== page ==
Wednesday, September 12, 2012

I'm no Angel

Mount of the Holy Cross

September 8th – 9th, 2012
I may not be an angel, but I did earn my halo this trip! I have heard more than once that the Holy Cross Wilderness area is Colorado’s Bermuda Triangle. Several people have gone in for a hike or to climb its peaks never to reappear. Just a spring the body of a man from Chicago was found after going missing in 2010.

With this knowledge I was a little worried about heading up to tackle Holy Cross. My fears were somewhat alleviated by the fact that Doug would be joining me, on this my last plan 14er of the year. Our plan was to do the Halo Ridge Orbital route which goes up to Notch Mountain, across Halo Ridge to the summit, then back to the car via the standard Northridge route.   The highlight of this route was going to be able to spend the night at the Notch Mountain shelter at 13,000’.
When he arrived at the trailhead most of the parking spaces were filled. Doug had to wedge the 4Runner into small pull off just before the entrance to the campground. We tried to pack in as light as possible since we would have to carry everything with us up and over the summit. The shelter eliminated the need for tents or bivies and the stop at Subway in Vail took care of the need for cooking gear.
We headed up the Fall Creek Trail light on water with plans to fill up in about 3 miles. With only about 5 miles to cover to reach a shelter we set an easy pace towards the shelter. With plenty daylight left there was no need to rush; better to save our legs for the long day tomorrow.   The trail was well-defined and easy-to-follow. The elevation gain never too steep for too long.
After two and half miles we left the Fall Creek Trail and headed up to North  Mountain Trail. Just before  leaving tree line we found a small tickle of a stream and filled up on water. This was our last chance to get water until after we had descendent of the summit and reached East Cross Creek tomorrow.  I could feel the extra 6 pounds of water on my back as we took off  again and climbed through  the many switchbacks leading to Notch Mountain Ridge.  There has been much made about these switchbacks (30 plus in all) on all the trip reports.  Many of these reports have made the switchbacks seem like a trudge.  I found them to be pretty good and made the climb up to the ridge much less strenuous. Than a direct attack.
Once we reached the ridge I was surprised that the hut was only a short 200- 300 hundred yards to the south. I thought we're going to have to traverse on the ridge little ways longer before we would reach it. As we investigated the shelter we found we had the place to ourselves which surprised us.  We both thought the place might be crowded with other climbers. The inside of the shelter was very clean; only a few candles stubs remained as signs of previous visitors. I would have liked to see the shelter have a register, but none was to be found.  Perhaps I will have to come back up here sometime bring one.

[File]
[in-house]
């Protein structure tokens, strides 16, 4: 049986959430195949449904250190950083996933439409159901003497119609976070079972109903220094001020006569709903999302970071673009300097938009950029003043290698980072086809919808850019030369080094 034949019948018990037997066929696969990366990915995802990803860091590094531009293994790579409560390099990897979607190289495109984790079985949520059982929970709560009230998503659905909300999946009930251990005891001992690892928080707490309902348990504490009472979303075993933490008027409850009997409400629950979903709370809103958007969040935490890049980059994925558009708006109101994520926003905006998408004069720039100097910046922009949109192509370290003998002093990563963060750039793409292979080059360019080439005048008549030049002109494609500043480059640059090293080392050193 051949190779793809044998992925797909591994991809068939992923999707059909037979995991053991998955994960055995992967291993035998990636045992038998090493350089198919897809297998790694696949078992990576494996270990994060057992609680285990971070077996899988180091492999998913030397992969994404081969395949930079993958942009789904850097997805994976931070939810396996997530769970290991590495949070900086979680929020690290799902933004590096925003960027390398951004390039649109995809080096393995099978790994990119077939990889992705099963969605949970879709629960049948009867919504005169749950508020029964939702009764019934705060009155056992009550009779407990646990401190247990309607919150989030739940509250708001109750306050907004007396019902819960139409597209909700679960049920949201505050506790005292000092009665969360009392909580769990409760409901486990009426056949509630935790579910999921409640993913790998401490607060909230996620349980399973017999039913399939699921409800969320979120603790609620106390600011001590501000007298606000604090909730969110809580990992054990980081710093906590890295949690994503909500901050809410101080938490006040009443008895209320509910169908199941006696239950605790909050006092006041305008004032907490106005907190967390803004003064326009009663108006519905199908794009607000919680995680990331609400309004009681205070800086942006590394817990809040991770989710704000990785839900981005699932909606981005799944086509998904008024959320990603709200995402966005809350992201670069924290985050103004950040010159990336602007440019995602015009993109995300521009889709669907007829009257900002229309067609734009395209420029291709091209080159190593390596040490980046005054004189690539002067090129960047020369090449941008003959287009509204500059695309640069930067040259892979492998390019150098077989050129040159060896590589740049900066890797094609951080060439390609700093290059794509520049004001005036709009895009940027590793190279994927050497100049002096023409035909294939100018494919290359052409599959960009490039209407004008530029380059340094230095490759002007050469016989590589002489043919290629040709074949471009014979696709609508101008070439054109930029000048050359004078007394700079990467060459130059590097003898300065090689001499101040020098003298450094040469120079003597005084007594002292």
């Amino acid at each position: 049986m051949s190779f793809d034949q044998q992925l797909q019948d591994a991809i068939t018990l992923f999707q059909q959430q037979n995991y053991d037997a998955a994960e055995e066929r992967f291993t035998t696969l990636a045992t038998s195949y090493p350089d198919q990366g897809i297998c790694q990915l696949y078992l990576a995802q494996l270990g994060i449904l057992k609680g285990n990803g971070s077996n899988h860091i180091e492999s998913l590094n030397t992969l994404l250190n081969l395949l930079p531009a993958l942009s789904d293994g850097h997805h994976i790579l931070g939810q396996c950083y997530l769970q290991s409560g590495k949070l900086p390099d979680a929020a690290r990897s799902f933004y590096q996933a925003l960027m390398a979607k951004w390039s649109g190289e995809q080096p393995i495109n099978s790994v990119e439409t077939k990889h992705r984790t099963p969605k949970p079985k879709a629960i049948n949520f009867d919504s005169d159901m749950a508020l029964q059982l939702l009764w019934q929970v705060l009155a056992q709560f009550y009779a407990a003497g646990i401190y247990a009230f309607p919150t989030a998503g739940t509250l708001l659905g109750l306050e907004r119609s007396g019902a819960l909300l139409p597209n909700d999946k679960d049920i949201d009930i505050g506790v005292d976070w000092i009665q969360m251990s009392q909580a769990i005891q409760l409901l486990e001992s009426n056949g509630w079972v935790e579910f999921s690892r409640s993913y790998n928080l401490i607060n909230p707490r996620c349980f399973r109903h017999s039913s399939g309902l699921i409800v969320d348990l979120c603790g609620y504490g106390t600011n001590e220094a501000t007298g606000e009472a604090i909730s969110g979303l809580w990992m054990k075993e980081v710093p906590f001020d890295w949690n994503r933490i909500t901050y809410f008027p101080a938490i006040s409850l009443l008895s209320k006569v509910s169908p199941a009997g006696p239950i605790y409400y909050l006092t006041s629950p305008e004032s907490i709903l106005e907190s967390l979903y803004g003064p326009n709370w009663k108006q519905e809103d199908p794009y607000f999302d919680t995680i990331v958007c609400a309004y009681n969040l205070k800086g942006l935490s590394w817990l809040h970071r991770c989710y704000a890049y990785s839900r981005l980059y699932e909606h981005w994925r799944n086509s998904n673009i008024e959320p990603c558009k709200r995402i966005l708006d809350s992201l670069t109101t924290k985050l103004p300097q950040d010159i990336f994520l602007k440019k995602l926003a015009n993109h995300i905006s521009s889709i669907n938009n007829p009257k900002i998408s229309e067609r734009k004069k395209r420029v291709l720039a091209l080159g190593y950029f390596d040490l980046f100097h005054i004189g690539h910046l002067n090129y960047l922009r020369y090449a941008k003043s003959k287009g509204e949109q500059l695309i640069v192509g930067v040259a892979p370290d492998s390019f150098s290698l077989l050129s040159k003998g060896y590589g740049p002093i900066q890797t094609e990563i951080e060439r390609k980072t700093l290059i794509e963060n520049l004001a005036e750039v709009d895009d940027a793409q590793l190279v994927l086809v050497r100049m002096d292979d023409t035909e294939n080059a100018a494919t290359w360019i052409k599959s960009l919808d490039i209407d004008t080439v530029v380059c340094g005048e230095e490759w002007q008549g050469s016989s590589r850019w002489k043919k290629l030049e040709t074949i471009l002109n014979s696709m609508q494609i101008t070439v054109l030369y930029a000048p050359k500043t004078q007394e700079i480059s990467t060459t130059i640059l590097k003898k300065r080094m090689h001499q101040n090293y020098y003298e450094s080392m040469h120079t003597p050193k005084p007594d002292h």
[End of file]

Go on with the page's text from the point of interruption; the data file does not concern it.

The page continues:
As the sun began to fall below the horizon behind Holy Cross Mountain, an incredible, soft, warm light fell over the ridge and the hut. On a rock, a little ways in front of the shelter, was a plaque honoring William H. Jackson, who took the first picture of Mount of the Holy Cross in 1873.  This single iconic image served as the inspiration for all the pilgrims who would follow and travel here to gaze upon it.  In fact, it was for these pilgrims that the shelter was built.
The last rays of light found Doug and I tucked into our bags inside the shelter . Just After Dark we heard voices approaching the shelter I called out and invited them to join us.  (in the mountains there is always room at the inn). They were a couple from Denver and I was amazed by the weight the guy carried in: 6 L of water and 2 - 40 ounce BOTTLES(???) of Budweiser for starters. I think they were expecting a bit of a party attitude at the shelter; instead they found us two old guys.
Throughout the night I found myself waking and breathing deeply. I'm not sure what the actual cause was of this was: the fact that we were sleeping at 13,000” (my highest night sleep ever) or just the thought that I was sleeping up high that had me gasping for breath.  Either reason I ended up having a restless night’s sleep.

The morning light was as beautiful and gentle as the previous night's.  We actually slept in a little later than most 14ers as we did not want to start traversing Halo Ridge in the dark.  From the shelter the Halo Ridge route stretched 2 miles, and summated three 13ers on the way to Holy Cross’s summit. Most reports I read said it takes 3 - 4 hours to complete.  We were hoping for less, but I was mentally prepared longer.